Last night was another one of those nights where I went to bed hopelessly high. It was completely worth it, because I was with friends at a sushi restaurant and I felt like a normally functioning person for a little while.

I knew when I got home that I would suffer the consequences of that short-lived, worry-less freedom. And my bedtime BG check showed me what I already knew: 300.

“This is Sparta!” I joked to my husband as I leaned across the bed to show him my meter. I wasn’t angry or even bummed, just accepting. I had blind-bolused on way too much sushi with little hope that I would actually get it correct. Indifferent, I gave the correction bolus and rolled over to sleep.

My husband woke me at one point in the night because my pump was emitting the shrill screeching sound it makes when you’ve ignored it for too long. A sound that I’ve magically learned to sleep through every. single. time. It was showing I was still high, so I cleared the notification and fell back asleep.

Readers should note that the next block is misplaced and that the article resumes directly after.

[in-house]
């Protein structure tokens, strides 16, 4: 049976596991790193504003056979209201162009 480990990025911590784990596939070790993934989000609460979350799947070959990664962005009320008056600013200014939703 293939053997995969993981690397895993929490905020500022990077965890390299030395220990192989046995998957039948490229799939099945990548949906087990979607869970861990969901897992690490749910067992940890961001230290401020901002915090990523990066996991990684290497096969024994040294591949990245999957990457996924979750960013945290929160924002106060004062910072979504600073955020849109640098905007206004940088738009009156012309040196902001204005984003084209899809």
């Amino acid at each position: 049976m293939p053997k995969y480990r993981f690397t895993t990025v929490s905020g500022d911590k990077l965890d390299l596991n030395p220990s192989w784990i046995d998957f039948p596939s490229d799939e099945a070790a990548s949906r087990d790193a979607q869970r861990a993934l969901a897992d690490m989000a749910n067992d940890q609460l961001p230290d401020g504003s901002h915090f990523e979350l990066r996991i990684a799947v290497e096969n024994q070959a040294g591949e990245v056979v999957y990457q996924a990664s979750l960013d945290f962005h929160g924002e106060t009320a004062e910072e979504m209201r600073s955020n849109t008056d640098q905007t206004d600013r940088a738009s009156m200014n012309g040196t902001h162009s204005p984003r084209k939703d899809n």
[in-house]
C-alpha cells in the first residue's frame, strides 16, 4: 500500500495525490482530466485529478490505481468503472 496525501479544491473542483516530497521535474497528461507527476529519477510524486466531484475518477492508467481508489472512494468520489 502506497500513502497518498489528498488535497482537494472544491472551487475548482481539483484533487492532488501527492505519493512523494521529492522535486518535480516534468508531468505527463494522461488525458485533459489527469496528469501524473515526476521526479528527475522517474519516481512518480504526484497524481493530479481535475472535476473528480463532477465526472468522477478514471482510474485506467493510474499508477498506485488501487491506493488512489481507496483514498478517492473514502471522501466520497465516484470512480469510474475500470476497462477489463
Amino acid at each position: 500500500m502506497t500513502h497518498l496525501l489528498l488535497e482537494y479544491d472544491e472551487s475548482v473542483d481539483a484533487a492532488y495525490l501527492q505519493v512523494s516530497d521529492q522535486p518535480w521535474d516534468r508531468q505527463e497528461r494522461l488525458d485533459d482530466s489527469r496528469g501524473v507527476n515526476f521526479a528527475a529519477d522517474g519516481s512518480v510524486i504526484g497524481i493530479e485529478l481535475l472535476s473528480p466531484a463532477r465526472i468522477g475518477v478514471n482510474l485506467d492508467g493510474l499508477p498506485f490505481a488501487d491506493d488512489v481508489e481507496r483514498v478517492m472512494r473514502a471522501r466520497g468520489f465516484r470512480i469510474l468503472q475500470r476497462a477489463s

Then I awoke again, on my own this time, to my pump alarming. “Allen, I think I’m low,” I told my husband (our protocol) as I fumbled in the dark to check. The number confirmed my suspicion: 40. And I still had a lot of insulin active in my system from the correction. Why did my blood sugar suddenly decide to go from 300 to 40 after several hours of creeping higher and higher? Who knows.

We rolled out of bed, Allen poured me a tall glass of Hawaiian Punch, and after I felt a little less like death warmed over, we went back to bed.

It’s become so ordinary that it doesn’t even phase us anymore. It’s just another part of everyday life. Maybe I’m burnt out. Or maybe I’ve just reached a point of just accepting that this is how it is, that diabetes doesn’t make sense and never ever will and I just have to roll with the punches and keep going. I’m not really sure.

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